UNFPA, the kind of sexual life they like,

UNFPA, 1994 and Ravindran, 2001 have defined the reproductive health rights as a constellation of rights, established by international human rights documents, and related to people’s ability to make decisions that affect their sexual and reproductive health (Ravindran, 2001)”. It considers conception and childbirth as basic rights of individuals just as a fundamental right. Autonomy about how many children they want, and being able to get to the kind of sexual life they like, with better access to health care and required facilities. These need to be identified and treated like the basic human rights (UNFPA, 1994).
Women have been portrayed as the weaker sex throughout and infertility has been seen as woman’s problem. A gender based perspective adds weight to this conceptualization. This does not rely on the biology of the individual, rather as a rights perspective. It expresses on how a woman’s biology can be a vulnerability.
Psychological wellness issues may create as an outcome of reproductive health issues. Psychological wellness has a proportionate relationship with physical well-being. It is for the most part more difficult when physical health including nutrition is poor. Depression after labor is related with maternal physical ill-health and is treatable.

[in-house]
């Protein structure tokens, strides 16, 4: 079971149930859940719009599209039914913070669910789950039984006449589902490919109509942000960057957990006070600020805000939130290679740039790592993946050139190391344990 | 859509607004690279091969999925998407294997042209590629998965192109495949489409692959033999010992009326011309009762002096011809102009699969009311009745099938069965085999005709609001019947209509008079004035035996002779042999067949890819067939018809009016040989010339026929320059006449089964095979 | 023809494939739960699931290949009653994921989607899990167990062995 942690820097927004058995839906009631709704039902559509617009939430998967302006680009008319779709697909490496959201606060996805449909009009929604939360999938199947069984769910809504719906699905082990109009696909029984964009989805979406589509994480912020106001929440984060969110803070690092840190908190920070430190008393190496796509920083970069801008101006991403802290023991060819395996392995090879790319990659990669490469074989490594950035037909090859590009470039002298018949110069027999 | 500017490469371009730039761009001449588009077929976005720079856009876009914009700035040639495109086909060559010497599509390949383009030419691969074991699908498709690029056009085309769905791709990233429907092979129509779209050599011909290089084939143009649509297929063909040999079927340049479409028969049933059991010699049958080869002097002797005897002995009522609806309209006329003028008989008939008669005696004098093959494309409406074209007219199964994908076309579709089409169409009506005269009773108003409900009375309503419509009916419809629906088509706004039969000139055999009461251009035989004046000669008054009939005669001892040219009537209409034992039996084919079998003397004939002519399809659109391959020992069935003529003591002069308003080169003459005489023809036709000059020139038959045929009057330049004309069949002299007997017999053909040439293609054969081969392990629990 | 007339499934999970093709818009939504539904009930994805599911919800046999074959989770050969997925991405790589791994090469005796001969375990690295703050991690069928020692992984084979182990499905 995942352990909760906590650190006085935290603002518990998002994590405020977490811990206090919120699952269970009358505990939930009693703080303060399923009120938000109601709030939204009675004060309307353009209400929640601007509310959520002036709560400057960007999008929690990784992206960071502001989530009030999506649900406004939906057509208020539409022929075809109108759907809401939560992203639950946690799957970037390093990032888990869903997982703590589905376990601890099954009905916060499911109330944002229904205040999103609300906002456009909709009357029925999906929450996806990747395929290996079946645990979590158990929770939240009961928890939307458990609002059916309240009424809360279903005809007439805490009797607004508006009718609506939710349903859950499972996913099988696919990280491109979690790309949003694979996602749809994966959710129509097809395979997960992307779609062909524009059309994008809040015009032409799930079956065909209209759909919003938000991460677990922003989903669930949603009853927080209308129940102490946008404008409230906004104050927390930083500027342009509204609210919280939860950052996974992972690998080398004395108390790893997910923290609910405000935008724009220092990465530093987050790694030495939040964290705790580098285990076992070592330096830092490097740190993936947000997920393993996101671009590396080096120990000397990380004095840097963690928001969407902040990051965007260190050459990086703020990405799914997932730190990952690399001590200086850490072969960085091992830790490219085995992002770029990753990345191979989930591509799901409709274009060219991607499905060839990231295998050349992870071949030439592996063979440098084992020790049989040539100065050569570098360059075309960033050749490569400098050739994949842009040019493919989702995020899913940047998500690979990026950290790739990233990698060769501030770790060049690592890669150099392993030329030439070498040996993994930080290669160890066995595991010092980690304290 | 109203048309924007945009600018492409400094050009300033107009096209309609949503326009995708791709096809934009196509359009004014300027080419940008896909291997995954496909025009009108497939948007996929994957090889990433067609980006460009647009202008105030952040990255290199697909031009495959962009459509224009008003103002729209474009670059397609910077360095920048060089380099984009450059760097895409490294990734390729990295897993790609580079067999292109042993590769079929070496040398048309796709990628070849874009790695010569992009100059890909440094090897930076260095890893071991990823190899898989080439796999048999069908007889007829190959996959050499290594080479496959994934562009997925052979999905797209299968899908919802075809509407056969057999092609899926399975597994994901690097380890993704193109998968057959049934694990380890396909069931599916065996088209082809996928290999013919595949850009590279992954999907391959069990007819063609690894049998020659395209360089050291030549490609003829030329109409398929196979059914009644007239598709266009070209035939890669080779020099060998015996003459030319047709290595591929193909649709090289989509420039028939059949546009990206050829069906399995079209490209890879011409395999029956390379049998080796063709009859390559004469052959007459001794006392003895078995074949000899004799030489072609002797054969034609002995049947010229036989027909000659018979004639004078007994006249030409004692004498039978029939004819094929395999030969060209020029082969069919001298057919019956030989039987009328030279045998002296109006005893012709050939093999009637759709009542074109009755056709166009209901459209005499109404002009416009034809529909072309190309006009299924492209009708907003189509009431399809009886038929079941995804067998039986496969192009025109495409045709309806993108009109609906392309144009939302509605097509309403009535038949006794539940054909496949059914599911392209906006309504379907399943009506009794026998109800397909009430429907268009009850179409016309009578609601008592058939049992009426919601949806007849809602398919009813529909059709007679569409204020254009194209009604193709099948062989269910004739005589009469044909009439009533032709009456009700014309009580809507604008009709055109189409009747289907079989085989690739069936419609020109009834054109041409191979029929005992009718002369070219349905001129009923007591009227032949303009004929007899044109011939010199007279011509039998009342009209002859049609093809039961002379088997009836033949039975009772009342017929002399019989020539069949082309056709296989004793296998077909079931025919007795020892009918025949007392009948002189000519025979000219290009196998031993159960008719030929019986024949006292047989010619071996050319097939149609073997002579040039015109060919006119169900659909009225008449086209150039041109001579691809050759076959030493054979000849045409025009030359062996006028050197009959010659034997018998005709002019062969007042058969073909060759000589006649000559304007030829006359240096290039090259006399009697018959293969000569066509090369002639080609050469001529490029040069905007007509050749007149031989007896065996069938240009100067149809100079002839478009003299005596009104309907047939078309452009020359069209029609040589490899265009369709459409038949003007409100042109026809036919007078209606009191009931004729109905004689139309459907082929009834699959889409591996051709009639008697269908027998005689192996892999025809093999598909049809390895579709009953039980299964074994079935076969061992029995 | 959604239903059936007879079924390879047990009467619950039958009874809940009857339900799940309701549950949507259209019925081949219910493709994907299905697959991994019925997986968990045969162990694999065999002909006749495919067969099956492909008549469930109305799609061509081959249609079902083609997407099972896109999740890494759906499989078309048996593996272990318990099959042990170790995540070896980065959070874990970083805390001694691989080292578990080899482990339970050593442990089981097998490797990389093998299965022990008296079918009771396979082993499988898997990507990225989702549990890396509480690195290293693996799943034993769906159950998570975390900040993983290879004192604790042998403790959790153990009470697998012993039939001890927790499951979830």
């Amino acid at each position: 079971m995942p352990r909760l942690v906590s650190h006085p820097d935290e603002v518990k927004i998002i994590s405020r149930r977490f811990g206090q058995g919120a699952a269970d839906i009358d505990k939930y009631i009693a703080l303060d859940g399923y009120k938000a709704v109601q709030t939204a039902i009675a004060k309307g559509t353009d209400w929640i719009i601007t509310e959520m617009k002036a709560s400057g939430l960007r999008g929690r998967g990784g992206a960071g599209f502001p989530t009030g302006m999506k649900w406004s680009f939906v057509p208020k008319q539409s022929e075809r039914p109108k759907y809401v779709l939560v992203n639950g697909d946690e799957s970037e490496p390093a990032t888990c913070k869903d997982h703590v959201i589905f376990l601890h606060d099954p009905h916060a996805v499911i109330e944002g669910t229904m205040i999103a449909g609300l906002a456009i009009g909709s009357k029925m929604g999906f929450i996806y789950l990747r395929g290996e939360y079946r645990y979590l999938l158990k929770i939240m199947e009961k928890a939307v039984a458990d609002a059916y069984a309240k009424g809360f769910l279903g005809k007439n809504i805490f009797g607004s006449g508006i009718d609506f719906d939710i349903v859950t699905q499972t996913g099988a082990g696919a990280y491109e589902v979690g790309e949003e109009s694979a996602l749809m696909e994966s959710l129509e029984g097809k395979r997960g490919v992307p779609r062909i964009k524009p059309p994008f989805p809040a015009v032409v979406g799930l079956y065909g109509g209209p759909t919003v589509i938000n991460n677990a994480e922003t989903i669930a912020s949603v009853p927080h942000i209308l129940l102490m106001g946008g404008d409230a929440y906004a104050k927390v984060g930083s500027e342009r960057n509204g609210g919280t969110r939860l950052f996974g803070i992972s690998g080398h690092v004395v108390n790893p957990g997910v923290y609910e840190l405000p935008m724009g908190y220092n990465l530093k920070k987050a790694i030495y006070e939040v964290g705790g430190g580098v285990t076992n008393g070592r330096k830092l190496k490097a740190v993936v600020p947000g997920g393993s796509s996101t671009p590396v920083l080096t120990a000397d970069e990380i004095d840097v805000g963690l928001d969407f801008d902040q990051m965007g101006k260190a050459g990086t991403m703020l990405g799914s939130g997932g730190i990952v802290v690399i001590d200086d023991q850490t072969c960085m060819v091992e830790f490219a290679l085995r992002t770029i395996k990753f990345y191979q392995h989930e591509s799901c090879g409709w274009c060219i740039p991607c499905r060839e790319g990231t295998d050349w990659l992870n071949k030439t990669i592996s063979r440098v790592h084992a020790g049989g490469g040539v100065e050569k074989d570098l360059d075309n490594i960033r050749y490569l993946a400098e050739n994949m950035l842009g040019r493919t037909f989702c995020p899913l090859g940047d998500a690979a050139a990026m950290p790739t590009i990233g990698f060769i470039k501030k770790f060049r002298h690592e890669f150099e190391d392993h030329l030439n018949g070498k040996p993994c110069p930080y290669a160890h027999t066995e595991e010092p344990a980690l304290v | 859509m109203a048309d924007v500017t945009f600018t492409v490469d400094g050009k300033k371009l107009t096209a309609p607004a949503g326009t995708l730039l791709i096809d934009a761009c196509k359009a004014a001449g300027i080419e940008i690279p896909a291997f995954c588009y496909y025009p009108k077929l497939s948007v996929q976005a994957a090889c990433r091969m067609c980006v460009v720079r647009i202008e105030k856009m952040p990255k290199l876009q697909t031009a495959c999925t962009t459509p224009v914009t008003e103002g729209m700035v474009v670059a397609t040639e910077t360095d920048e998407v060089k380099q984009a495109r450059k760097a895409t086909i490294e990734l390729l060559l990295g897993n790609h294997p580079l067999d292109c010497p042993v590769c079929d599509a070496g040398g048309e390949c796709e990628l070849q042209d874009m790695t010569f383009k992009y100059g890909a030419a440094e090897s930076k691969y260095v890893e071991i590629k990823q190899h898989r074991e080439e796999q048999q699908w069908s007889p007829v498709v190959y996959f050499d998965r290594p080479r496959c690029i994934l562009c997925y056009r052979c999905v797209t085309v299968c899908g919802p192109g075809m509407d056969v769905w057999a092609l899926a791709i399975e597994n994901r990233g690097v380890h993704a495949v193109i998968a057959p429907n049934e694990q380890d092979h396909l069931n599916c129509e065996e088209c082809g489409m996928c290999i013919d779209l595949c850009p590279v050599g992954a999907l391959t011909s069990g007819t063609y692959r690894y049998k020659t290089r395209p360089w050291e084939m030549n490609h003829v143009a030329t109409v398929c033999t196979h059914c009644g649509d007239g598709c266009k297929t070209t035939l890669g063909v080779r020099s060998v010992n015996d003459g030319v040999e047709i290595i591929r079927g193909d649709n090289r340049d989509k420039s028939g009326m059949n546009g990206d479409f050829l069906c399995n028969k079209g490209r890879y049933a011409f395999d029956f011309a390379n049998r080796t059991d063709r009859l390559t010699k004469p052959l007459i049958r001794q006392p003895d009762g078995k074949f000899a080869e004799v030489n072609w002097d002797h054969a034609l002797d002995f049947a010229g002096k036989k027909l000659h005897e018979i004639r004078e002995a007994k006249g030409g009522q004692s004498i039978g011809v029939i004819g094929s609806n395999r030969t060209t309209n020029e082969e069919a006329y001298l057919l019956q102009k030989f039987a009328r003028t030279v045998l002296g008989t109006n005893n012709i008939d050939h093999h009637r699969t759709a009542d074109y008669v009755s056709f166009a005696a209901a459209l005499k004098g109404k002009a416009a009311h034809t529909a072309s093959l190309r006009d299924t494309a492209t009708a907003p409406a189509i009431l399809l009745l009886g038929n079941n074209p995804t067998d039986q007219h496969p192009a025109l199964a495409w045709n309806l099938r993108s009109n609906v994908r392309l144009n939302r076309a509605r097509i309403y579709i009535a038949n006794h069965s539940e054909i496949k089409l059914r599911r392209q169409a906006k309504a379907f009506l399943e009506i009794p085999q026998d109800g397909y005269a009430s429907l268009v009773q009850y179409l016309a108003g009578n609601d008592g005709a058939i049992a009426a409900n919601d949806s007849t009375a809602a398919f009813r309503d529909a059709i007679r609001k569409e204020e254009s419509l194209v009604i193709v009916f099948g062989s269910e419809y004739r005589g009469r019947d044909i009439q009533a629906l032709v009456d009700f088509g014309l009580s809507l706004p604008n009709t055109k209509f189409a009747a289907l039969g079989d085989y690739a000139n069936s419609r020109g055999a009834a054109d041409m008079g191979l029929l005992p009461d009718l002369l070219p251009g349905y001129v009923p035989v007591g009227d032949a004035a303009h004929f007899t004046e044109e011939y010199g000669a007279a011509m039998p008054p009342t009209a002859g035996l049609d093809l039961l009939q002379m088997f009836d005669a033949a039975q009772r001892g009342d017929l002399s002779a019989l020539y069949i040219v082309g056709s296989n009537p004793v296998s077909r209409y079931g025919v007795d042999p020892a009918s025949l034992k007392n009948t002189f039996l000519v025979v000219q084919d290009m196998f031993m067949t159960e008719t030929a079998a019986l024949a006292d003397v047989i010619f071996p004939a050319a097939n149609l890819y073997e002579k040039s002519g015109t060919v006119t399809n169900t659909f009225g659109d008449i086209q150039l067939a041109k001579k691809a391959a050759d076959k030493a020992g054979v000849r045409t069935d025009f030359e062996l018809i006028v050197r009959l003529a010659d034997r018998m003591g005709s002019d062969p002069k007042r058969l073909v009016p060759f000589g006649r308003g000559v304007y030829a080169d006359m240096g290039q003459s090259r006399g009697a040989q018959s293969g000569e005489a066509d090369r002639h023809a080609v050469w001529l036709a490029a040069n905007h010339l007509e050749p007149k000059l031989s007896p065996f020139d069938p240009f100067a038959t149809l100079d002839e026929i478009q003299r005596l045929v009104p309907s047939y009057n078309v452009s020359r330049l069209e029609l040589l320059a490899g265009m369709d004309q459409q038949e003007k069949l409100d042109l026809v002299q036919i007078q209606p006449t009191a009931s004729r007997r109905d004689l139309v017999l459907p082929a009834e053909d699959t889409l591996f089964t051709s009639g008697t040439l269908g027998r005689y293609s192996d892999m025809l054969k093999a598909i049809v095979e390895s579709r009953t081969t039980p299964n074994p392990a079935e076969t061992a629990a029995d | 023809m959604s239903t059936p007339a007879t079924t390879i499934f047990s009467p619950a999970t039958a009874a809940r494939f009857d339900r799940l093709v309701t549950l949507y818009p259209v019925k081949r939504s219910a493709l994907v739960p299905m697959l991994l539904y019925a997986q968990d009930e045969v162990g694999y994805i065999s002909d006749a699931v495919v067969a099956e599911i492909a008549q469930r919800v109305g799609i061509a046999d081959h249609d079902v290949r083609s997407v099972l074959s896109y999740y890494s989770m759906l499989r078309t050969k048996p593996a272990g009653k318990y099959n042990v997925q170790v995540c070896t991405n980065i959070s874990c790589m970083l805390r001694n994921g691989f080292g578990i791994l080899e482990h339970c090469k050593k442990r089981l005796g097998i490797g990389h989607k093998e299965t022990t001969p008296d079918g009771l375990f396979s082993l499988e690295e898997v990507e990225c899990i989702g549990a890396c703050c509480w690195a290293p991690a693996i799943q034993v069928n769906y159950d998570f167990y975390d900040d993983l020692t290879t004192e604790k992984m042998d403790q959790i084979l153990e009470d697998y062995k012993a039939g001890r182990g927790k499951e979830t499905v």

Ravindran, 2001, in collaboration with the WHO on Women’s emotional wellness and mental health about the different Reproductive privileges of the female partner. Based on the findings of the team, she has proposed nine points which need to considered as Reproductive Rights of Women. Powers to make their own decisions about conception, number of children they want, protecting themselves against partner violence, sexual violence, forced abortions, getting education about sexual and reproductive health ,no discrimination of the basis of gender and taking an informed choice on the basis of information sought.


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